By the time he had settled in as president of Morris College in 1974, Richardson was eager to turn the school around but had no idea that his presidency would eventually stretch across four decades.
“I thought I’d be here for about five years,” he says, adding that he stayed longer because he was determined to make some substantial changes, including ensuring that the liberal arts college became accredited. “We achieved our initial accreditation in December 1978, one year ahead of schedule,” he says.
Since then, Richardson has presided over the construction of 17 buildings and has been instrumental in growing the school’s endowment from $30,000 to more than $12 million.
He has also put Morris on the map, luring well-known political figures such as former Vice President Joe Biden to campus. James E. Clyburn, the powerful congressman from South Carolina, praised Richardson’s leadership.
“My family’s relationship with Morris College is very personal,” Clyburn says, adding that his mother graduated from the college when he was 12 years old. “My father studied theology at Morris in the early 1940s for three years but was not allowed to finish his studies because he had not graduated from high school.”
Having been born in 1897 in segregated South Carolina, Clyburn says that his father was never allowed to advance beyond the seventh grade.
“Though he was not allowed to graduate in 1945, as he should have, thanks to Dr. Richardson and the Board of Trustees, he was posthumously awarded his Bachelor of Theology degree 58 years later in 2003, a most proud moment for my family and for me.”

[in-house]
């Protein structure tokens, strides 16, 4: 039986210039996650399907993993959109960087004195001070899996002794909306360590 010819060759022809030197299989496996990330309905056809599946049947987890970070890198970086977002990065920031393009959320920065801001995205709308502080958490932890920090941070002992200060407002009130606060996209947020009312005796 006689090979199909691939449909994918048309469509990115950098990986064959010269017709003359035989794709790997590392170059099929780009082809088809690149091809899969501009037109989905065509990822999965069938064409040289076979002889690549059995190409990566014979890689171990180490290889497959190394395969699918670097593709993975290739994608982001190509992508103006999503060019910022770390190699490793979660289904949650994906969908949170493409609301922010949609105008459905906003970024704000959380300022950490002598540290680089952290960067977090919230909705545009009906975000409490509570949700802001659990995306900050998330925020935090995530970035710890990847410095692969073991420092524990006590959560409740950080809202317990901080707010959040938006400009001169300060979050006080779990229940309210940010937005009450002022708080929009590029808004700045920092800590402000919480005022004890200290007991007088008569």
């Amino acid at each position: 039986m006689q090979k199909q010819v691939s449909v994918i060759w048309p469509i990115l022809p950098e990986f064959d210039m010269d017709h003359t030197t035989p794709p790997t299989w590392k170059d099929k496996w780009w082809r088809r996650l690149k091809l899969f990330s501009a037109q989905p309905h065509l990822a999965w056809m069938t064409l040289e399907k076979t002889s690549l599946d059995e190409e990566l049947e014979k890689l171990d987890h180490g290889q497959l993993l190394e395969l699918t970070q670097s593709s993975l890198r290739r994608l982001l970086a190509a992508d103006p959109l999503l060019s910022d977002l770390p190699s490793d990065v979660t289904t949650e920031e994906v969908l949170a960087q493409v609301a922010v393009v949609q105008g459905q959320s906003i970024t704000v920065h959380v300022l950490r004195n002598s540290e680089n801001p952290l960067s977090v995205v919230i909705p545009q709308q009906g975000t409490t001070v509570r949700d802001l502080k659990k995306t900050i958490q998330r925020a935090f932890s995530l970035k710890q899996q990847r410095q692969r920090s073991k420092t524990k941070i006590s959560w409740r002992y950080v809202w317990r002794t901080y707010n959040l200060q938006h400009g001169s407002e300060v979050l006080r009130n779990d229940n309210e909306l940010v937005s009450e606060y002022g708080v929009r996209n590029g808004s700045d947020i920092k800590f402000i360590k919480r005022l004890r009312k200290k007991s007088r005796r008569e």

Beyond the brick and mortar, Richardson is best known for his commitment to academic excellence, according to observers.
“A physical plant means very little without accreditation and financial security. So Dr. Richardson’s legacy could be connected to Morris College’s solvency,” says David. “Many colleges have failed to meet accreditation or become defunct due to financial inadequacies, but Dr. Richardson pulled the college from near bankruptcy in the 1070s, and the college operated in the black throughout the rest of his tenure. Morris College also acquired accreditation under his leadership.”
In 2010, the university received its biggest private donation to date — a $10 million gift from an alumnus who hit the lottery.
“When I was aspiring to be a minister, I studied here at Morris College,” Reverend Solomon Jackson Jr. told Diverse in 2010 after he won the Powerball worth $260 million. “The experience helped mold me. I thank God for the training I received there.”
In honor of his work, Richardson has received more than 100 honors and awards and is the recipient of numerous honorary doctorates inlcuding from Benedict College, and Simmons Bible College in Louisville, Kentucky.
“It suffices to say, Dr. Luns C. Richardson is a giant of a man whose impact on the countless lives he touched, the City of Sumter, the state of South Carolina and indeed the entire nation will be felt throughout the ages,” says Clyburn.
This story also appears in the June 29, 2017 print edition of Diverse.